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Opinion: States' religious liberty has been compromised

I want to thank Bob Duffett for his well-researched guest editorial regarding the mosque controversy. But I have to take issue with his conclusion "that America is still the home of the brave and religiously free."

Duffett mentioned Thomas Jefferson's letter to the Danbury Baptists that points to the "wall of separation between church and state" that was built by the First Amendment. And Duffett correctly quoted the First Amendment's beginning as saying, "Congress shall make no law respecting an establishment of religion, or prohibiting the free expression thereof." Note that the restriction was on "Congress," and that there are two components, the "Establishment Clause" and the "Free Exercise Clause." Keep that in mind as I bring forward the Baptist's deep concerns that are lost in today's discussion of religious liberty.

Duffett was also correct in saying that, "[b]oth Jefferson and Madison rejected the English pattern of a tax-supported state church..." I would like to add that Madison was on Virginia's Committee of Religion who was drafting Virginia's Bill of Rights shortly after the signing of the Declaration of Independence. There we find the details behind the Baptist's concerns.

The committee received a petition from Prince Edward County that states "you would pull down all Church establishments [and] abolish every Tax upon Conscience and private judgment." According to Michael Farris, in his book "From Tyndale to Madison," the Baptists of Prince William County "requested full liberty to worship without interruption, freedom from religious taxes so they might be able to support their own ministers only..." They also referred to Madison's Declaration of Rights that included, "by taxation, their property hath been wrested from them and given to those from whom they receive no equivalent..."

So even though the Baptists were allowed free exercise, they did not have total religious liberty because they paid a tax to the state that supported the Church of England exclusively. That was why the First Amendment needed the Establishment clause in order to ensure religious liberty. America was intended to be inclusive for all, and not exclusive to one.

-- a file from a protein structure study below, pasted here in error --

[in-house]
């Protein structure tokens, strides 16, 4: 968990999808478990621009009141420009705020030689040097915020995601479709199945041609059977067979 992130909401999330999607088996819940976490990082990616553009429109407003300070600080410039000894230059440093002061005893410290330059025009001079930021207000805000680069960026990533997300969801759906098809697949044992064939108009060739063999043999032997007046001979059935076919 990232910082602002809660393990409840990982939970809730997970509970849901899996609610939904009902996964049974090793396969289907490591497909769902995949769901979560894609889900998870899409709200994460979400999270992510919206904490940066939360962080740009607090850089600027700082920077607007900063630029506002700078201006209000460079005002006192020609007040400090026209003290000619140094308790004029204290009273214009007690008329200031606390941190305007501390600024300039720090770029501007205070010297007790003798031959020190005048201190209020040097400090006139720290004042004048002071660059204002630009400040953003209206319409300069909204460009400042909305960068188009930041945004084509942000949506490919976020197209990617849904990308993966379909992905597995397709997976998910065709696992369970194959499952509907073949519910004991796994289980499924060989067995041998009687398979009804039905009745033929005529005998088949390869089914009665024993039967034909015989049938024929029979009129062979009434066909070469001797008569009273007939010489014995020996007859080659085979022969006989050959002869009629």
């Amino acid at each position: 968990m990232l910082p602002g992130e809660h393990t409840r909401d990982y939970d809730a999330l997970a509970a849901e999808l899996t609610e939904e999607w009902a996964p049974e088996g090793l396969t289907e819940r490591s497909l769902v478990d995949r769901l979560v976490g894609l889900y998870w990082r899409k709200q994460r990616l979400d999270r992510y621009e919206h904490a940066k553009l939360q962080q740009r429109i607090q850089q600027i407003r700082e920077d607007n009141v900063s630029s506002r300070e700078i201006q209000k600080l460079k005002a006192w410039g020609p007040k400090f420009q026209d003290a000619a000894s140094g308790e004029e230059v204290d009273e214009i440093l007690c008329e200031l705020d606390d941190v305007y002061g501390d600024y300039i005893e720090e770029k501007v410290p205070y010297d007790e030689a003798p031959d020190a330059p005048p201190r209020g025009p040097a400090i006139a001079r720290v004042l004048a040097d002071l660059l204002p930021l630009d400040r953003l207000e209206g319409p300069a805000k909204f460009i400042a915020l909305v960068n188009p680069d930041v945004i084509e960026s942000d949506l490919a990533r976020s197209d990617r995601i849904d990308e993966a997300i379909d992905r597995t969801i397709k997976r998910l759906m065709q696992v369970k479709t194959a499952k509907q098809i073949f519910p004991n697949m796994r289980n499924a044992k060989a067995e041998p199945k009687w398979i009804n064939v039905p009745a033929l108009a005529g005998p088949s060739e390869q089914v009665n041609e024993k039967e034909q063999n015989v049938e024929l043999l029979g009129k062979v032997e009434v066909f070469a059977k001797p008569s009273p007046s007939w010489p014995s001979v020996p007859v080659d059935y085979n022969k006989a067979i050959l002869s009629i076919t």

In America today, we all pay an education tax that funds state supported public education. For those who disagree with the humanist religious doctrines that preach Darwin's evolution theory as established fact, and reject the Christian creationism, we can educate our children at home and in private schools. So, like the colonial Baptists, we do have "free exercise," but because our tax dollars do not follow the parent's choice of education, we lack religious liberty because our property is "wrested" from us and used by the state to establish the religion of humanism in the state supported schools. This is not just and is clearly unconstitutional as it violates a core requirement of religious liberty. State supported education should not be exclusive to one religion, but instead inclusive for all religions.

The more recent Supreme Court definition of religion includes non-theistic religions when they rule on the Free Exercise Clause of the First Amendment, but exclude nontheistic religion when they rule on the Establishment Clause. This inconsistent application of the First Amendment is how the courts have removed religious liberty in America today.

And further, since the First Amendment restricts "Congress," the federal government should not stop the building of the mosque at Ground Zero, but the state of New York could. Unfortunately the modern day version of the Supreme Court has violated the 10th Amendment by using the 14th Amendment to incorrectly apply the First Amendment restrictions to state legislatures, including South Dakota's. America is far from enjoying religious liberty today, as states' rights have been compromised.

I will fight tooth and nail to restore religious liberty in South Dakota. I have a threeyear plan to do just that. I invite Bob Duffett, the president of a private Christian college, to join in that fight, along with all liberty loving citizens of Davison and Aurora counties. Let us do more than just give lip service to religious liberty.

Steven "Sibby" Sibson is a Mitchell resident who writes a political blog.

In Other Words features opinions from local and other contributors who have areas of special interest or expertise. Material shouldn't exceed 600 words and can be emailed, along with a photo, to or mailed to Editor, The Daily Republic, 120 S. Lawler, Mitchell, S.D., 57301. The Daily Republic cannot guarantee all submitted material will be used.